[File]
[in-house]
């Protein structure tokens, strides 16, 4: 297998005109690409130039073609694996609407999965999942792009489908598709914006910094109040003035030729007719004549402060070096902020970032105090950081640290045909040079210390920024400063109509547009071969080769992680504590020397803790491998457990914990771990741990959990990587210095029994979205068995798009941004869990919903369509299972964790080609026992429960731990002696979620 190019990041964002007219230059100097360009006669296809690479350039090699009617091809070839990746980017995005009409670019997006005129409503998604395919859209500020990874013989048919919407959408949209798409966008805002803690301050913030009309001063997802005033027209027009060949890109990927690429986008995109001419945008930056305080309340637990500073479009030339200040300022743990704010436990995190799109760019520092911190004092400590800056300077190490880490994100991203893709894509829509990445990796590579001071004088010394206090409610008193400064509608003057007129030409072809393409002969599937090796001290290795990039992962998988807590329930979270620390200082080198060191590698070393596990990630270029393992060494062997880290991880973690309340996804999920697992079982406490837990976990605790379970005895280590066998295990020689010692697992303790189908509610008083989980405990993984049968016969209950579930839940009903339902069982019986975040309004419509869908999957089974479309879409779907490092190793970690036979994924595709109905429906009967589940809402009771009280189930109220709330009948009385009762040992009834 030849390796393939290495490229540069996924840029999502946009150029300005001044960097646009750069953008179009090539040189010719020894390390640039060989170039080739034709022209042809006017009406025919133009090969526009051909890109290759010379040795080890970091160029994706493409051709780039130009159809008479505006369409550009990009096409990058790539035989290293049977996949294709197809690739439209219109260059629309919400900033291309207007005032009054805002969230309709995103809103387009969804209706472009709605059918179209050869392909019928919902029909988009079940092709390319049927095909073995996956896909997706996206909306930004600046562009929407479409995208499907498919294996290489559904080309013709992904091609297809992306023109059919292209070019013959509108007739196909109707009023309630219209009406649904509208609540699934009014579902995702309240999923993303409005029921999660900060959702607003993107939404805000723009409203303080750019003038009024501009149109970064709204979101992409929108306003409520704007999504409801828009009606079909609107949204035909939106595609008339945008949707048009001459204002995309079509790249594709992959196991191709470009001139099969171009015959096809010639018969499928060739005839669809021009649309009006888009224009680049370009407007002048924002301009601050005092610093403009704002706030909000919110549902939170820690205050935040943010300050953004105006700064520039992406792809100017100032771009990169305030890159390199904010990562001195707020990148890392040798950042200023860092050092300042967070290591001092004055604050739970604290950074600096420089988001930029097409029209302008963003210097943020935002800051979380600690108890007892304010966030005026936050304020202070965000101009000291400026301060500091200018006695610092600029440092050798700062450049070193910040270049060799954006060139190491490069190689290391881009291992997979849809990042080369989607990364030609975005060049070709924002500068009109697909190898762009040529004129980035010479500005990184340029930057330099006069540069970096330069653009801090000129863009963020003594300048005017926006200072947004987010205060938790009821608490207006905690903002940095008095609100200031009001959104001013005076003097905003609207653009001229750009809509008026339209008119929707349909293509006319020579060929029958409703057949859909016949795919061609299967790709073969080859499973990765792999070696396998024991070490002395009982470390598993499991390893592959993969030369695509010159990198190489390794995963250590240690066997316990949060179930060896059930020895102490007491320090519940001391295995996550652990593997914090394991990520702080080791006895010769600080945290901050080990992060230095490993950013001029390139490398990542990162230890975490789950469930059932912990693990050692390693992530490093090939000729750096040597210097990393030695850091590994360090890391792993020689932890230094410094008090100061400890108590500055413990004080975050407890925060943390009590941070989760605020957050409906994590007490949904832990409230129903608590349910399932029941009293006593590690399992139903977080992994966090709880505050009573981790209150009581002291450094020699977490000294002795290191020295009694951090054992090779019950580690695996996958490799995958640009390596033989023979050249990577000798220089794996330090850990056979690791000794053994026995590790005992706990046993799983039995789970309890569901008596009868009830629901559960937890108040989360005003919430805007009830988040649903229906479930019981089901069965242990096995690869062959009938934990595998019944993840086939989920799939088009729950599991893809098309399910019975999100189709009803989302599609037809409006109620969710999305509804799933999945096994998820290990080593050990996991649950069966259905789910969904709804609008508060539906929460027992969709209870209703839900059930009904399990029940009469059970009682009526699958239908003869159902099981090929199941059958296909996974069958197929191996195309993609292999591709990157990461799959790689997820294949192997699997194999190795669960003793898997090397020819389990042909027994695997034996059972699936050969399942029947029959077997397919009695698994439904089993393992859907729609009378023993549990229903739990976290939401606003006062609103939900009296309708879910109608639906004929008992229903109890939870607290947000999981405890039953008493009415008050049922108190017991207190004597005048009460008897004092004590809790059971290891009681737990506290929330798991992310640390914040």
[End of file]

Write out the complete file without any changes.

[in-house]
């Protein structure tokens, strides 16, 4: 297998005109690409130039073609694996609407999965999942792009489908598709914006910094109040003035030729007719004549402060070096902020970032105090950081640290045909040079210390920024400063109509547009071969080769992680504590020397803790491998457990914990771990741990959990990587210095029994979205068995798009941004869990919903369509299972964790080609026992429960731990002696979620 190019990041964002007219230059100097360009006669296809690479350039090699009617091809070839990746980017995005009409670019997006005129409503998604395919859209500020990874013989048919919407959408949209798409966008805002803690301050913030009309001063997802005033027209027009060949890109990927690429986008995109001419945008930056305080309340637990500073479009030339200040300022743990704010436990995190799109760019520092911190004092400590800056300077190490880490994100991203893709894509829509990445990796590579001071004088010394206090409610008193400064509608003057007129030409072809393409002969599937090796001290290795990039992962998988807590329930979270620390200082080198060191590698070393596990990630270029393992060494062997880290991880973690309340996804999920697992079982406490837990976990605790379970005895280590066998295990020689010692697992303790189908509610008083989980405990993984049968016969209950579930839940009903339902069982019986975040309004419509869908999957089974479309879409779907490092190793970690036979994924595709109905429906009967589940809402009771009280189930109220709330009948009385009762040992009834 030849390796393939290495490229540069996924840029999502946009150029300005001044960097646009750069953008179009090539040189010719020894390390640039060989170039080739034709022209042809006017009406025919133009090969526009051909890109290759010379040795080890970091160029994706493409051709780039130009159809008479505006369409550009990009096409990058790539035989290293049977996949294709197809690739439209219109260059629309919400900033291309207007005032009054805002969230309709995103809103387009969804209706472009709605059918179209050869392909019928919902029909988009079940092709390319049927095909073995996956896909997706996206909306930004600046562009929407479409995208499907498919294996290489559904080309013709992904091609297809992306023109059919292209070019013959509108007739196909109707009023309630219209009406649904509208609540699934009014579902995702309240999923993303409005029921999660900060959702607003993107939404805000723009409203303080750019003038009024501009149109970064709204979101992409929108306003409520704007999504409801828009009606079909609107949204035909939106595609008339945008949707048009001459204002995309079509790249594709992959196991191709470009001139099969171009015959096809010639018969499928060739005839669809021009649309009006888009224009680049370009407007002048924002301009601050005092610093403009704002706030909000919110549902939170820690205050935040943010300050953004105006700064520039992406792809100017100032771009990169305030890159390199904010990562001195707020990148890392040798950042200023860092050092300042967070290591001092004055604050739970604290950074600096420089988001930029097409029209302008963003210097943020935002800051979380600690108890007892304010966030005026936050304020202070965000101009000291400026301060500091200018006695610092600029440092050798700062450049070193910040270049060799954006060139190491490069190689290391881009291992997979849809990042080369989607990364030609975005060049070709924002500068009109697909190898762009040529004129980035010479500005990184340029930057330099006069540069970096330069653009801090000129863009963020003594300048005017926006200072947004987010205060938790009821608490207006905690903002940095008095609100200031009001959104001013005076003097905003609207653009001229750009809509008026339209008119929707349909293509006319020579060929029958409703057949859909016949795919061609299967790709073969080859499973990765792999070696396998024991070490002395009982470390598993499991390893592959993969030369695509010159990198190489390794995963250590240690066997316990949060179930060896059930020895102490007491320090519940001391295995996550652990593997914090394991990520702080080791006895010769600080945290901050080990992060230095490993950013001029390139490398990542990162230890975490789950469930059932912990693990050692390693992530490093090939000729750096040597210097990393030695850091590994360090890391792993020689932890230094410094008090100061400890108590500055413990004080975050407890925060943390009590941070989760605020957050409906994590007490949904832990409230129903608590349910399932029941009293006593590690399992139903977080992994966090709880505050009573981790209150009581002291450094020699977490000294002795290191020295009694951090054992090779019950580690695996996958490799995958640009390596033989023979050249990577000798220089794996330090850990056979690791000794053994026995590790005992706990046993799983039995789970309890569901008596009868009830629901559960937890108040989360005003919430805007009830988040649903229906479930019981089901069965242990096995690869062959009938934990595998019944993840086939989920799939088009729950599991893809098309399910019975999100189709009803989302599609037809409006109620969710999305509804799933999945096994998820290990080593050990996991649950069966259905789910969904709804609008508060539906929460027992969709209870209703839900059930009904399990029940009469059970009682009526699958239908003869159902099981090929199941059958296909996974069958197929191996195309993609292999591709990157990461799959790689997820294949192997699997194999190795669960003793898997090397020819389990042909027994695997034996059972699936050969399942029947029959077997397919009695698994439904089993393992859907729609009378023993549990229903739990976290939401606003006062609103939900009296309708879910109608639906004929008992229903109890939870607290947000999981405890039953008493009415008050049922108190017991207190004597005048009460008897004092004590809790059971290891009681737990506290929330798991992310640390914040």